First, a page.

Deep in the Hausruck Mountains of Austria, there is a remote hideaway—the fortress-like nerve center of an ominous movement, the Brotherhood of the Watch. American agent Harry Latham has penetrated the movement, a neo-Nazi organization that was born in the days after the Third Reich's defeat and whose deadly tentacles have spread to the United States and beyond. Now, after three years in deep cover, and on the eve of his most spectacular success, Harry Latham has disappeared.
Drew Latham, Special Officer for Consular Operations in Paris, is frantic to discover his older brother's fate. But when he receives the sudden good news that Harry has surfaced, gut-twisting doubts arise. Has Harry's cover been blown? And if so, why has the Brotherhood of the Watch let him live?
For Harry Latham has emerged with an explosive list: the secret supporters of the movement, among them some of the highest-ranking officials in the United States and its allies, names synonymous with honorable service to their nations. It is a document that could topple governments—but is the list legitimate? Can Drew Latham trust his own brother?
To find the answer, Drew Latham decides to take on his brother's identity, stepping directly into the crossfire between the assassins gunning for Harry Latham—and those who want Drew himself dead.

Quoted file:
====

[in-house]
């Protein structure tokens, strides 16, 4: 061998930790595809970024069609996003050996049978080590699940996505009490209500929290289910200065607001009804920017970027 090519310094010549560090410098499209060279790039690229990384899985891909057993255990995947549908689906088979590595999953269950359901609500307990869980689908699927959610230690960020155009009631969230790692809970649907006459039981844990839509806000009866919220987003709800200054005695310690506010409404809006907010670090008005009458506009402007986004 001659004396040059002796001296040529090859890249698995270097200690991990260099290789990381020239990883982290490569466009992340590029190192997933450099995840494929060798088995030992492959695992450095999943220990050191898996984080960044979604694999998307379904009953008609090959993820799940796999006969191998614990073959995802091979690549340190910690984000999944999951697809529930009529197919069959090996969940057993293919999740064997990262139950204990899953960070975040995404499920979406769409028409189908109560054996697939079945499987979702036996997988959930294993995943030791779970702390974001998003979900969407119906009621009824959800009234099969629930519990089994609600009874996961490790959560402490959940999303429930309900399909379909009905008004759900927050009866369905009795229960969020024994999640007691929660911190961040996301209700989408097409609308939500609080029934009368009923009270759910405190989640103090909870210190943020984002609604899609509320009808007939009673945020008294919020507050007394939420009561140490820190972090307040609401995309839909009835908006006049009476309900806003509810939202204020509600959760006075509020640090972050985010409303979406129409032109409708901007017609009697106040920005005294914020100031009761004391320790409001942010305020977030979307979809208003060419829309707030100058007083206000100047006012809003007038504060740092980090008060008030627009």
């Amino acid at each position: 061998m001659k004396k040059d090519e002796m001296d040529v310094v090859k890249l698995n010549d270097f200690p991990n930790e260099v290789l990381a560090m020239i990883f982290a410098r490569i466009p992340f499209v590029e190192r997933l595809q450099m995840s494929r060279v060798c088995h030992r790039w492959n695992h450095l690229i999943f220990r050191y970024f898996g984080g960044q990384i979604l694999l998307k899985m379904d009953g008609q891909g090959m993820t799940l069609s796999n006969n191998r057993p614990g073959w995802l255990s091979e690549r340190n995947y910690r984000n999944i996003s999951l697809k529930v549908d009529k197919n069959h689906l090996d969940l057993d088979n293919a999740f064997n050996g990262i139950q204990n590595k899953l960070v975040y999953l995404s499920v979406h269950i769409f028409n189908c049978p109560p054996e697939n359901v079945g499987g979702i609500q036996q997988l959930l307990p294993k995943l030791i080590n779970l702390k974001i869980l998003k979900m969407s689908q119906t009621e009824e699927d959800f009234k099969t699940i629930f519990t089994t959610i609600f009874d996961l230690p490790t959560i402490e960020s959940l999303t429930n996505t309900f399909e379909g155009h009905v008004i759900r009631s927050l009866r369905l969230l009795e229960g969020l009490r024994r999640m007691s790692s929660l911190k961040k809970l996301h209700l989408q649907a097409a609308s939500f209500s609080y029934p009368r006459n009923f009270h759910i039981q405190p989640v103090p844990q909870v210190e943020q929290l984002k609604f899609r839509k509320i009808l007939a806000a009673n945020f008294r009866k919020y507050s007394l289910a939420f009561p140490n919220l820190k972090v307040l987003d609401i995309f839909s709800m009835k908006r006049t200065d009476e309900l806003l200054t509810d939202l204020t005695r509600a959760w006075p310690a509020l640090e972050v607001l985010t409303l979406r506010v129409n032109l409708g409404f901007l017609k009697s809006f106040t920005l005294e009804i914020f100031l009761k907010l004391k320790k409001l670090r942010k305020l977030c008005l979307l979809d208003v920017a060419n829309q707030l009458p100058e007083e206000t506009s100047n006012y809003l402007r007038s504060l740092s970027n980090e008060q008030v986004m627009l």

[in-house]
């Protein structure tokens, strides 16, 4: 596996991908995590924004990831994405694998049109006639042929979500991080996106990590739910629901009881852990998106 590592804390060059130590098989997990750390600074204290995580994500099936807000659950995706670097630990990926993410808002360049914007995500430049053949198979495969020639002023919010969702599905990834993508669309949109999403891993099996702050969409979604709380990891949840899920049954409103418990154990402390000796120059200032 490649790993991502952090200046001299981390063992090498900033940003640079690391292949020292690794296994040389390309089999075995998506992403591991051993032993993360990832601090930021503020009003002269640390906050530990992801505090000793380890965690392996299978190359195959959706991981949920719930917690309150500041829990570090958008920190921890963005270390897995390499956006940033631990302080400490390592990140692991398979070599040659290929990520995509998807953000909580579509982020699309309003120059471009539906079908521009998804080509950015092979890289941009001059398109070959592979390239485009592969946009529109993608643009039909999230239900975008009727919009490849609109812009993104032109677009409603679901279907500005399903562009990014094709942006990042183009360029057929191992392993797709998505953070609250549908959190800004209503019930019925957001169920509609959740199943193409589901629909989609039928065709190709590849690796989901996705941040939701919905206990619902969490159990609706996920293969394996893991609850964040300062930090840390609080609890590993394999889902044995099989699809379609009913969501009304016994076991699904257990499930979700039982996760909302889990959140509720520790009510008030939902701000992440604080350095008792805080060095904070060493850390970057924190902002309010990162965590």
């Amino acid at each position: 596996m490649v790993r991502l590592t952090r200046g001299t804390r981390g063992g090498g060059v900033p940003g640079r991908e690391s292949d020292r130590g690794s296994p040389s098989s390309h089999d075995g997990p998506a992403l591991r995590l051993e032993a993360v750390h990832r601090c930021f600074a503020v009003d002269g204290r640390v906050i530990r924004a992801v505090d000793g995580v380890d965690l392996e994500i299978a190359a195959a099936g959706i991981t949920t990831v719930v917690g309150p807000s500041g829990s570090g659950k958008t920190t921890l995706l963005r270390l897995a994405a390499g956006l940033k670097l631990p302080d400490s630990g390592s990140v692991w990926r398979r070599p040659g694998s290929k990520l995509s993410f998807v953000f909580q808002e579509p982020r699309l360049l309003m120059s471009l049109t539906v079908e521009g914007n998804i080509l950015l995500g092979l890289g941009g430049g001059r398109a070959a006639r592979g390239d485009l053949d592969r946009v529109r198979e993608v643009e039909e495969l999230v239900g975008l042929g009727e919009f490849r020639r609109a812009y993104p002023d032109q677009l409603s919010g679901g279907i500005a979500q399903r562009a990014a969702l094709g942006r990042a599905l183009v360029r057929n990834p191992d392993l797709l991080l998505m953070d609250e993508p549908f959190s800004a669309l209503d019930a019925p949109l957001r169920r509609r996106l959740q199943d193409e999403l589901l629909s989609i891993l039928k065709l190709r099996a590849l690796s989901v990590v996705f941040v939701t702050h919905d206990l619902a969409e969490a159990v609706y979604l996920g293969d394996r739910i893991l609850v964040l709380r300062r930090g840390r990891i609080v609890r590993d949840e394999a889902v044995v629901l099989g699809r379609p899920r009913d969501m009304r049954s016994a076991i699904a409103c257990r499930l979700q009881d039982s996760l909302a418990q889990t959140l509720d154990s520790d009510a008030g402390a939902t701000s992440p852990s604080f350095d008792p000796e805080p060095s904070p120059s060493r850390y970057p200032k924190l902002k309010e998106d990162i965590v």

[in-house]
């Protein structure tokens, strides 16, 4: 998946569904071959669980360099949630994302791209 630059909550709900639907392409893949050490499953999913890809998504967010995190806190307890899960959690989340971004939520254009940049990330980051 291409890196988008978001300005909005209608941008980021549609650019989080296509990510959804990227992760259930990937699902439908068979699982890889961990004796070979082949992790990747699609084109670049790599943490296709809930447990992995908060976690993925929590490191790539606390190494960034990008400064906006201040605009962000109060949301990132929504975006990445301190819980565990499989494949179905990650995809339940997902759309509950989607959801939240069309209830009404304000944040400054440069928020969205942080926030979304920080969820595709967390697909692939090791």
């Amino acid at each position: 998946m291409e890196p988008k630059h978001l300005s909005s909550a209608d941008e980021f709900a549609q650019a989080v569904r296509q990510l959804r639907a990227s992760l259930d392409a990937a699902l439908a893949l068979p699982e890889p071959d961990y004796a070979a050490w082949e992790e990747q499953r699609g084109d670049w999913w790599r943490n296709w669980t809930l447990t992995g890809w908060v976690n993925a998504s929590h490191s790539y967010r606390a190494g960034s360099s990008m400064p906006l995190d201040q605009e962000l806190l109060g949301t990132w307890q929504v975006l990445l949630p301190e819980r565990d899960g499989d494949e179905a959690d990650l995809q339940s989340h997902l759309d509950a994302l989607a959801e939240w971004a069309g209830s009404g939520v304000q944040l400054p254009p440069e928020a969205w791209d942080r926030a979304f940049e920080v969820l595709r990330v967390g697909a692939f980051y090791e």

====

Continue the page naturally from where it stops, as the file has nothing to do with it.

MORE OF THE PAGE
From a hushed Alpine valley to the backstreets of Paris, from the ruling chambers of Washington and London to the casinos of Monte Carlo, The Apocalypse Watch is vintage Robert Ludlum, a superb international thriller from the writer who created the standard for a new kind of entertainment.
"Don't ever begin a Ludlum novel if you have to go to work the next day." (Chicago Sun-Times)
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First Time Review
This is the first time I have felt the need to comment on a novel. I spend a lot of time driving so I go through a book quickly. I tend to go for novels that last awhile. I was pleased when I saw this book because I really like novels by Ludlum, having read most of them. This is the first one I've had from Audible. The story might be OK - and I say might because it is fairly difficult to follow if the narration is hard to follow. I have to say the man reading it is truly bad. It is impossible to understand who is saying what. There is no pause between sentences - they just seem to run together. Think back to High school ( or maybe Grammar school) - remember when someone had to stand in front of the class and read something? Monotone, kind of slow, unsure of him/herself? That's Mr. Prichard's narration in a nutshell. The man has a dynamic voice - and I'm sure he has had a great career doing commercials - but please, please keep him away from novels.
Only with another narrator.
Sadly, I believe anyone would be better suited to narrate.
Boring story, not a good performance by M Prichard